Speech by the City’s Executive Mayor, Patricia de Lille, at

Speech by the City’s Executive Mayor, Patricia de Lille, at
the South African NGO Coalition (SANGOCO) Corruption
9 November 2011
The Premier of the Western Cape, Helen Zille,
MEC for Finance, Economic Development and Tourism, Alan Winde,
Members of SANGOCO,
Representatives from business and labour,
Honoured guests,
Ladies and gentlemen,
Good morning, goeiedag, molweni.
There are great changes taking place in the world today. Developing
countries are growing at ever-accelerating rates and power balances are
For the societies caught up in this change, this is mostly an exciting time.
For the first time, millions of people who would have been trapped in
poverty just a generation ago have new opportunities open to them.
Societies in the developing world have to move fast to adapt to the needs
of their citizens.
Those needs are numerous and range from the provision of certain social
services and safety to infrastructure.
To provide all of these things and more requires resources.
Those countries that have managed resources effectively in the past have
often done so because they were anchored by strong institutions.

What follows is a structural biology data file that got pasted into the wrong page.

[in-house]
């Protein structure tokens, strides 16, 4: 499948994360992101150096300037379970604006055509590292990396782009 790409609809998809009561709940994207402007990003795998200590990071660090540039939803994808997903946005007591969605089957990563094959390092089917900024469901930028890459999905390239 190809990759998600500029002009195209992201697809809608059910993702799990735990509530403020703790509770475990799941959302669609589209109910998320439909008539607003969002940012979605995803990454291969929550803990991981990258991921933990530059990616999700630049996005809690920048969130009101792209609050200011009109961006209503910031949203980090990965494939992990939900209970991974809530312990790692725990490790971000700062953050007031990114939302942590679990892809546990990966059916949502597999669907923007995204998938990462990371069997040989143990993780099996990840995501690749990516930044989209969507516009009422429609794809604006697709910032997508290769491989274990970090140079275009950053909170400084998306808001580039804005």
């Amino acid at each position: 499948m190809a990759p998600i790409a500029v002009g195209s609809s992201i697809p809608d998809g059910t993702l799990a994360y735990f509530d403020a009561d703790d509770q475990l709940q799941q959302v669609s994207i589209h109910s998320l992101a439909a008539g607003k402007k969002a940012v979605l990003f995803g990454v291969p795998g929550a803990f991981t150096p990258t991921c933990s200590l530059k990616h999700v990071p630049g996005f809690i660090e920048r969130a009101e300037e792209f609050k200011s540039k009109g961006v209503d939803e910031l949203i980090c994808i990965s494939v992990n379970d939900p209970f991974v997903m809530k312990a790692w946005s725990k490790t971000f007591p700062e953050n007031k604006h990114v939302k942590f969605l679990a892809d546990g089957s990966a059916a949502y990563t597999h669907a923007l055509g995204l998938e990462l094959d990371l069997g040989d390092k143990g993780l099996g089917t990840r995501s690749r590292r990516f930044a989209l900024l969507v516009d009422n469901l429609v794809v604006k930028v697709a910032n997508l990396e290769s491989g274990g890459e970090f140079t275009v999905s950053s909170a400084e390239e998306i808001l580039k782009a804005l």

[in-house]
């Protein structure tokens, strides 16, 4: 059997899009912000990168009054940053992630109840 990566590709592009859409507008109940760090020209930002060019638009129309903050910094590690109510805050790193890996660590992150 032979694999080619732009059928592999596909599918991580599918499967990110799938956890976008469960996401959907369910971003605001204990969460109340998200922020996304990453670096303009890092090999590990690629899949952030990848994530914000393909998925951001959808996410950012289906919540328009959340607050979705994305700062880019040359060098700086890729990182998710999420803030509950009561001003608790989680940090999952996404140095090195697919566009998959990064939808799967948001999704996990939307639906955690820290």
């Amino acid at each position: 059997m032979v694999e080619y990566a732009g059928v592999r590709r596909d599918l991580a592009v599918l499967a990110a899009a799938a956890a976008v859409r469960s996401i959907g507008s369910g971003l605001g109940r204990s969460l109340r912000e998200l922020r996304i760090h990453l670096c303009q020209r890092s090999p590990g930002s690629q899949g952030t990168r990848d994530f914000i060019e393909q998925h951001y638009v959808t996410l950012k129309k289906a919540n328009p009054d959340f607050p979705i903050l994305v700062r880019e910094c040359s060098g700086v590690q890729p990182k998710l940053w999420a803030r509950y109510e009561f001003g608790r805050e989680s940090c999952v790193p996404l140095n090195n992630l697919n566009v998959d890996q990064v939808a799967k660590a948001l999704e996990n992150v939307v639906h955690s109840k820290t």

Institutions that ensured justice and transparency.
Institutions, however, are maintained by various actors working together:
actors from business, government, the media and civil society.
Coming together, they often form a delicate balance of forces that allows
for the endurance of institutions and their success.
And so, even though corruption is a feature of those societies, there are
safeguards that prevent complete social decay because of that corruption.
As the developing world moves to the forefront of history in the 21st
century, we would do well to bear these examples in mind.
In South Africa, we have more resources than many. We have a stable
and functioning democratic system. We have various social institutions in
And yet we are still dogged by corruption. Undermined by it, even.
Corruption is one of the biggest stumbling blocks to fully achieving the
hopeful aspirations of 1994.
We all know the problem. We are all confronted by it every day, in all
sectors of society, from government to business.
And we also all know the endless commitments to stamp out corruption: a
culture of non-tolerance.
There is something much more powerful than all of us giving empty
promises to tackle corruption and that is actually going out there to fight
Because make no mistake. The corruption that takes from others for
personal enrichment robs someone else of their dignity and turns our best
plans on their heads.
We need to be consistent, fair and resolute. But we must also be vigilant.
We have an opportunity to be leaders in the fight against corruption. But
we must take action.
I urge everyone here to engage fully in these sessions and renew our
commitment to the fight against corruption.
In so doing, we can truly help change people’s lives.
And furthermore, we can change our society.